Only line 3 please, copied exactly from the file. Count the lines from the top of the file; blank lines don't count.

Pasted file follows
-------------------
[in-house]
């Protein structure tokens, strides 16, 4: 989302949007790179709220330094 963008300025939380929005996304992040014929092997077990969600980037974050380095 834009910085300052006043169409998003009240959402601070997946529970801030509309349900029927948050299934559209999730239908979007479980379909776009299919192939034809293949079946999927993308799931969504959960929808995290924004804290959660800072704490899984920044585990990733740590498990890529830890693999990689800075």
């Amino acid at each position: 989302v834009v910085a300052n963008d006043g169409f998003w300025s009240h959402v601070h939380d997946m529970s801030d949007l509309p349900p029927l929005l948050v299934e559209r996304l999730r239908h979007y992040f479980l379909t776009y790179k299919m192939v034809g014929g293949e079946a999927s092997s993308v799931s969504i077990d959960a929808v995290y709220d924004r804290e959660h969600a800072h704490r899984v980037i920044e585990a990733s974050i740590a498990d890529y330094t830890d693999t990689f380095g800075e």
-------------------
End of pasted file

């Amino acid at each position: 989302v834009v910085a300052n963008d006043g169409f998003w300025s009240h959402v601070h939380d997946m529970s801030d949007l509309p349900p029927l929005l948050v299934e559209r996304l999730r239908h979007y992040f479980l379909t776009y790179k299919m192939v034809g014929g293949e079946a999927s092997s993308v799931s969504i077990d959960a929808v995290y709220d924004r804290e959660h969600a800072h704490r899984v980037i920044e585990a990733s974050i740590a498990d890529y330094t830890d693999t990689f380095g800075e």